Beware of jointly held assets, assets left under a binding nomination, assets held by a trust and/or assets left under the terms of a matrimonial regime or marriage contract.

So, how does the estate administration actually work in practice? 

If there is a valid Will….

Assuming that the Will is recognised in the relevant jurisdictions, each will have their own requirements.

In the UK, we will look to the named executors to complete an IHT account and apply for the Grant of Probate. If the executors are outside the UK, it is often simpler for them to appoint us as attorney. 

If the Will is a non-UK Will, the UK Court will want to see an affidavit or statement of truth of the relevant law confirming the validity of the Will. If the original Will cannot be released (because it has been filed in the relevant jurisdiction) we will need to confirm why and file a notarial copy. 

The HMCTS digital platform, which was introduced to “speed up” the probate process, has not quite caught up with the times and it cannot currently be used for Grants in respect of non-UK Wills, Grants where the deceased died domiciled outside England and Wales or Grants to attorneys. In these circumstances, the PA1P paper application form must be used and the joys of dealing with HMCTS over the telephone continue.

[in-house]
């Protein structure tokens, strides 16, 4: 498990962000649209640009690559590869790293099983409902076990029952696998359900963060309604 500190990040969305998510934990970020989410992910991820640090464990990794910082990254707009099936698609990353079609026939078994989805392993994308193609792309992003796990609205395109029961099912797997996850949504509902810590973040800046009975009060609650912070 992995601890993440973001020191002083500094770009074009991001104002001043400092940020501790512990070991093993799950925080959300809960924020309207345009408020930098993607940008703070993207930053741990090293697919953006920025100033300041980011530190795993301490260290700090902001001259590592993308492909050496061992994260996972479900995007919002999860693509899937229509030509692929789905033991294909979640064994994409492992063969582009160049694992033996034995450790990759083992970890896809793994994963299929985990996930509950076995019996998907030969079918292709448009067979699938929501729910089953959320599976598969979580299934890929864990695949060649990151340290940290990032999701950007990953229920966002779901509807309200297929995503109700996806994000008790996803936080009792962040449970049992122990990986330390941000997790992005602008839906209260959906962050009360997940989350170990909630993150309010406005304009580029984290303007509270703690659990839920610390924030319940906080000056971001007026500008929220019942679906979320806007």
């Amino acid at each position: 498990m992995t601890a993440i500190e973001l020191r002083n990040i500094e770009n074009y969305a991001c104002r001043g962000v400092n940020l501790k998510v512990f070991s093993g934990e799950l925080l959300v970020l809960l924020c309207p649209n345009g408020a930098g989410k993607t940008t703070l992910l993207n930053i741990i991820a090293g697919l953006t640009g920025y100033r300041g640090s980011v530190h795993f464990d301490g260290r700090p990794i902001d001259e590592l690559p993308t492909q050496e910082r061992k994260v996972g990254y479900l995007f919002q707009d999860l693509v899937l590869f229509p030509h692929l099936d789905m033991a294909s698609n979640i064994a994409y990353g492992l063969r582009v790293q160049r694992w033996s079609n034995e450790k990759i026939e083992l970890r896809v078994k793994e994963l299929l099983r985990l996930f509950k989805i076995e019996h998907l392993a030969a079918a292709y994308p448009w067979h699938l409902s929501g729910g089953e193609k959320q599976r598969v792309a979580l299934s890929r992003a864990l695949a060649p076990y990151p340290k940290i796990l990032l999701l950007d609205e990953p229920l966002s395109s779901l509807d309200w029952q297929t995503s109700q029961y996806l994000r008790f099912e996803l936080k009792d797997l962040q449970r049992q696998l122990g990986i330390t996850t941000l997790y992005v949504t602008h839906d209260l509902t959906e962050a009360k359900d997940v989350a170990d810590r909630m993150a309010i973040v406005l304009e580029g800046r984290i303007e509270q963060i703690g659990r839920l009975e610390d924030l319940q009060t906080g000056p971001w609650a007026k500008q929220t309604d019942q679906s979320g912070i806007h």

If there is not a valid Will or the Will does not deal with the entire estate….  

The deceased has died intestate (or partially intestate) and the Non-Contentious Probate Rules 1987 (“NCPR”) determine who has the authority to act as the personal representatives (“PRs”). 

Rule 22 of the NCPR applies to a UK domiciled individual and Rule 30 if the deceased died domiciled outside of England and Wales. In this instance, you will use a PA1A paper form. The UK Court will require a translated and certified succession certificate if the application is made under Rule 30. 

In both scenarios….